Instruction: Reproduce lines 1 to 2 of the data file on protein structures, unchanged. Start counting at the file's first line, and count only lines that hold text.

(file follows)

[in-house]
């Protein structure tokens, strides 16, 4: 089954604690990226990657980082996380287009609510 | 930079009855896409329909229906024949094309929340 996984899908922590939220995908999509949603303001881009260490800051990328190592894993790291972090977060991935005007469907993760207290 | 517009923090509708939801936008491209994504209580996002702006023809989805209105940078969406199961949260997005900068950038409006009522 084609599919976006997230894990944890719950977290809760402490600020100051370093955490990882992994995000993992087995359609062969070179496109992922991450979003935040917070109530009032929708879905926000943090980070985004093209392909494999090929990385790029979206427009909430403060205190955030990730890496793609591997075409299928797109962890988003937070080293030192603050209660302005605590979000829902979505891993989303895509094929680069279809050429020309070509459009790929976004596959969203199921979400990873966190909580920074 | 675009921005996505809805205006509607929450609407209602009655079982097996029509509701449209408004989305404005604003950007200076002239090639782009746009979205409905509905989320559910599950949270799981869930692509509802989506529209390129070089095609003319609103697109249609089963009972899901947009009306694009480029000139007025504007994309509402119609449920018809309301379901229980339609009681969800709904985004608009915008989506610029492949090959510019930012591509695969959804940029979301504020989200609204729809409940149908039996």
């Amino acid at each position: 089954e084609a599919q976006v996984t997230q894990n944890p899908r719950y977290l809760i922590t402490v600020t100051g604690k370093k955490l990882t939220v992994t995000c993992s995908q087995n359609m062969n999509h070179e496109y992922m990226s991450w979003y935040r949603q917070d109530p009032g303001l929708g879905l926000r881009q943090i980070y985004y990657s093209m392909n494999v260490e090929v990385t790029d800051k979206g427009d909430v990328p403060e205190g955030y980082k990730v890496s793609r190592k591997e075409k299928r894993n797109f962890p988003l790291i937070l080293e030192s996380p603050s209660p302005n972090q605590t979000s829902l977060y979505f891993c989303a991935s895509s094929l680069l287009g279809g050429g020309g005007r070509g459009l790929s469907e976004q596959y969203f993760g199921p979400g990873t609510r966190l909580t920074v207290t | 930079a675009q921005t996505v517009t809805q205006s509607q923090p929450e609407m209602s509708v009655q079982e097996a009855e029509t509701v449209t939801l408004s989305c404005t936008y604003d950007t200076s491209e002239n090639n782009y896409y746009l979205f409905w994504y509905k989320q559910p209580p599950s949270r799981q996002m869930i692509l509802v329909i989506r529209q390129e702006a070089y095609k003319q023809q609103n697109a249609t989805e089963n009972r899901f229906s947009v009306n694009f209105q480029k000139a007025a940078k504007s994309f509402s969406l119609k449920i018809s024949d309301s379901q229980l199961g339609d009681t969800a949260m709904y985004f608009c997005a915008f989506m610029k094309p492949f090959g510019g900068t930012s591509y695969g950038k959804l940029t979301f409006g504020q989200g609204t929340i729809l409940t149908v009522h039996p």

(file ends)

[in-house]
């Protein structure tokens, strides 16, 4: 089954604690990226990657980082996380287009609510 | 930079009855896409329909229906024949094309929340 996984899908922590939220995908999509949603303001881009260490800051990328190592894993790291972090977060991935005007469907993760207290 | 517009923090509708939801936008491209994504209580996002702006023809989805209105940078969406199961949260997005900068950038409006009522 084609599919976006997230894990944890719950977290809760402490600020100051370093955490990882992994995000993992087995359609062969070179496109992922991450979003935040917070109530009032929708879905926000943090980070985004093209392909494999090929990385790029979206427009909430403060205190955030990730890496793609591997075409299928797109962890988003937070080293030192603050209660302005605590979000829902979505891993989303895509094929680069279809050429020309070509459009790929976004596959969203199921979400990873966190909580920074 | 675009921005996505809805205006509607929450609407209602009655079982097996029509509701449209408004989305404005604003950007200076002239090639782009746009979205409905509905989320559910599950949270799981869930692509509802989506529209390129070089095609003319609103697109249609089963009972899901947009009306694009480029000139007025504007994309509402119609449920018809309301379901229980339609009681969800709904985004608009915008989506610029492949090959510019930012591509695969959804940029979301504020989200609204729809409940149908039996």